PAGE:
What if you could improve your home's Internet with a wave of your hand? A new router from Alphabet, Google's parent company, promises to do just that.

Google released its first router under the OnHub name a couple of months ago, which it made in partnership with the Chinese company TP-Link. The sleek cylindrical router was designed to be a complete departure from the normal router — which is one of those appliances that nearly everyone has and probably never thinks about. At least, that is, until it malfunctions and you have to remember the 25-character password your cable company gave you to access the device. The OnHub was specifically designed to be both good-looking and easy to use, and soon found itself in high demand.

The new router, announced Tuesday, is built by Asus — one of the companies that also builds Google Chromebooks — and has the additional "Wave Control" feature. You wave your hand over the router to boost the WiFi signal for "a particular device," the company's blog post said, though it didn't provide specifics on how that works. It will cost $220, which $20 more than the TP-Link OnHub.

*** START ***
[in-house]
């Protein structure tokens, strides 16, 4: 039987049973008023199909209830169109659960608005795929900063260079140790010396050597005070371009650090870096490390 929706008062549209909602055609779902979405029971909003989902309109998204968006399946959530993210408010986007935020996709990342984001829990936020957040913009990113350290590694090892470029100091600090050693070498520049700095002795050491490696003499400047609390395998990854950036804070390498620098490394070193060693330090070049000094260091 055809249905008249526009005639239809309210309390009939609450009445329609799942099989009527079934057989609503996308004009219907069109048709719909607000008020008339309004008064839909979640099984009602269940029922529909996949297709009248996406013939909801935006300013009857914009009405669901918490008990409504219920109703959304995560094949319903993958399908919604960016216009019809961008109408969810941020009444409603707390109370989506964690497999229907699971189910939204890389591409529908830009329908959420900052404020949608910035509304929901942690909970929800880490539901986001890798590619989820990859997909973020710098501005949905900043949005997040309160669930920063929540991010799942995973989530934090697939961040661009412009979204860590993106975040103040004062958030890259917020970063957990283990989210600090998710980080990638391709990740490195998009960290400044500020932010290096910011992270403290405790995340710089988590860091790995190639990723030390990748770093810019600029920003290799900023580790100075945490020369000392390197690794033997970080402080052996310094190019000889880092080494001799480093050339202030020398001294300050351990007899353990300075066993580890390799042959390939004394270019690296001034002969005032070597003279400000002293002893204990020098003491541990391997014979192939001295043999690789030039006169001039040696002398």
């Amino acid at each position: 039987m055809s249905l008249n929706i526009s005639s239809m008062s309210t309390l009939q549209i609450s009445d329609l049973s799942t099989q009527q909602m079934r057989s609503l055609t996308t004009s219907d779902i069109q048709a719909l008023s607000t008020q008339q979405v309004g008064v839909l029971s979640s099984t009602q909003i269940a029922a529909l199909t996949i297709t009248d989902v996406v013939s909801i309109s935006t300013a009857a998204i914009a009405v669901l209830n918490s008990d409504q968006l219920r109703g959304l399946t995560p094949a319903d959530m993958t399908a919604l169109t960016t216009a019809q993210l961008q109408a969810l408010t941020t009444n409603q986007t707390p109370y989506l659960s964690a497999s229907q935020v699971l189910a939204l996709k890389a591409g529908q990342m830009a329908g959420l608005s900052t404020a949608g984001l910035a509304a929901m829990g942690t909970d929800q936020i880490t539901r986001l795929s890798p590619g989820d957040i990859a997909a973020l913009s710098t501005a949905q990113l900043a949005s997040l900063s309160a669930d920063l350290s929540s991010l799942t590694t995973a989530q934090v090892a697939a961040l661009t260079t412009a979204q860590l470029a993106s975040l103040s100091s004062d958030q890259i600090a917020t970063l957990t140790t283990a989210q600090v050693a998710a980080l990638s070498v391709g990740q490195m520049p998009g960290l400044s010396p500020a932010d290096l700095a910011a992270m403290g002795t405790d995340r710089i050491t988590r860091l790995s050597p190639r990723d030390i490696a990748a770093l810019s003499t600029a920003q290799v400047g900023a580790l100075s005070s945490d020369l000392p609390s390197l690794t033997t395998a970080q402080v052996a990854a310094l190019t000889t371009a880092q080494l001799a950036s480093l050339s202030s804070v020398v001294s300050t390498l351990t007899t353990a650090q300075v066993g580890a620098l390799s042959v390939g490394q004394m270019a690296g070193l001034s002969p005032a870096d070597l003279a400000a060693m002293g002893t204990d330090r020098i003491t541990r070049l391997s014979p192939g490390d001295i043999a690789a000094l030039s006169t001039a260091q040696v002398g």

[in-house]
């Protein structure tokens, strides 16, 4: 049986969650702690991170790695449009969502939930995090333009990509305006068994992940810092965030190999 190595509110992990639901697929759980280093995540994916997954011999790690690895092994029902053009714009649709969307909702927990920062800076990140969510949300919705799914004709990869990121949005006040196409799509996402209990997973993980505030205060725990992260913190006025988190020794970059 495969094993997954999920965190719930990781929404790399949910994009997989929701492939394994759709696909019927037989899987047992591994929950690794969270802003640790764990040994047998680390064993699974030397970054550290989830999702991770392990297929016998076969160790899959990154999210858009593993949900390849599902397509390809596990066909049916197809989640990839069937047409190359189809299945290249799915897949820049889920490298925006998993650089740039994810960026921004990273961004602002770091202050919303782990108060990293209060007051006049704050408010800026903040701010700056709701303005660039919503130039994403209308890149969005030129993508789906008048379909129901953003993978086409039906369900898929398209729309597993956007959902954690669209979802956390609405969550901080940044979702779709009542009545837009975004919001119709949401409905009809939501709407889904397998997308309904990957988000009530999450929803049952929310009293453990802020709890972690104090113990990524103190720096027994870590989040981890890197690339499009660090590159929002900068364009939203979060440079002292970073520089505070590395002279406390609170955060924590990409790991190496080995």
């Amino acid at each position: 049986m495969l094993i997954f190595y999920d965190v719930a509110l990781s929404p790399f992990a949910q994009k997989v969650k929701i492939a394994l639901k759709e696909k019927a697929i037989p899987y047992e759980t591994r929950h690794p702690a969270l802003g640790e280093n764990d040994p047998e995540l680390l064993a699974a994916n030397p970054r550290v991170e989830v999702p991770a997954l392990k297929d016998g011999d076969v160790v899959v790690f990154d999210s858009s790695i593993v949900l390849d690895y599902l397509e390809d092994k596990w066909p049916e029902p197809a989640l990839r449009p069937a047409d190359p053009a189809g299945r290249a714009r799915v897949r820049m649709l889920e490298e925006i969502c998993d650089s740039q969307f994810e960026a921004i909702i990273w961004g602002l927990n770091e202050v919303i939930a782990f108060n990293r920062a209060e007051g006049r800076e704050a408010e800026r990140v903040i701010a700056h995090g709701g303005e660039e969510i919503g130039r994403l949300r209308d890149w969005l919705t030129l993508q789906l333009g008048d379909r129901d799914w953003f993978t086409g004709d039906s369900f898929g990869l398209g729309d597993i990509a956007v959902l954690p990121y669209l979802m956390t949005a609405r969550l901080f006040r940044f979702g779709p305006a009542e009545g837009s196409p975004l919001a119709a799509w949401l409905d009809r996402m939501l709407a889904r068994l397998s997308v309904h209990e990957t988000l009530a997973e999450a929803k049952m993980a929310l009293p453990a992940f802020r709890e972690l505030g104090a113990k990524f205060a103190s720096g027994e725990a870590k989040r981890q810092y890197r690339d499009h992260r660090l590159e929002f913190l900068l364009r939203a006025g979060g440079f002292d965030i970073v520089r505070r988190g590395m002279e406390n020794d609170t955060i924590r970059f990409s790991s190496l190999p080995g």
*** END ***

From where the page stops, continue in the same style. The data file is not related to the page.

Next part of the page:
Like its predecessor, the Asus OnHub will work with Google's "On" app, which makes managing the router much easier. Google will also be releasing a software update to the original OnHub router that should improve the quality of its connection. It will use a new "smart antenna algorithm" that tries to divine which antenna will provide your specific device with the best signal. That should roll out over the coming week.

The OnHub project is now officially part of the "other bets" that Alphabet is making outside of core Google. It's part of the Access & Energy group, which also includes Google Fiber. Expect to see more from the program in the coming years. Alphabet chief financial officer Ruth Porat specifically pointed to this group in the firm's latest earnings call as one in which investors could expect to see a "growth agenda."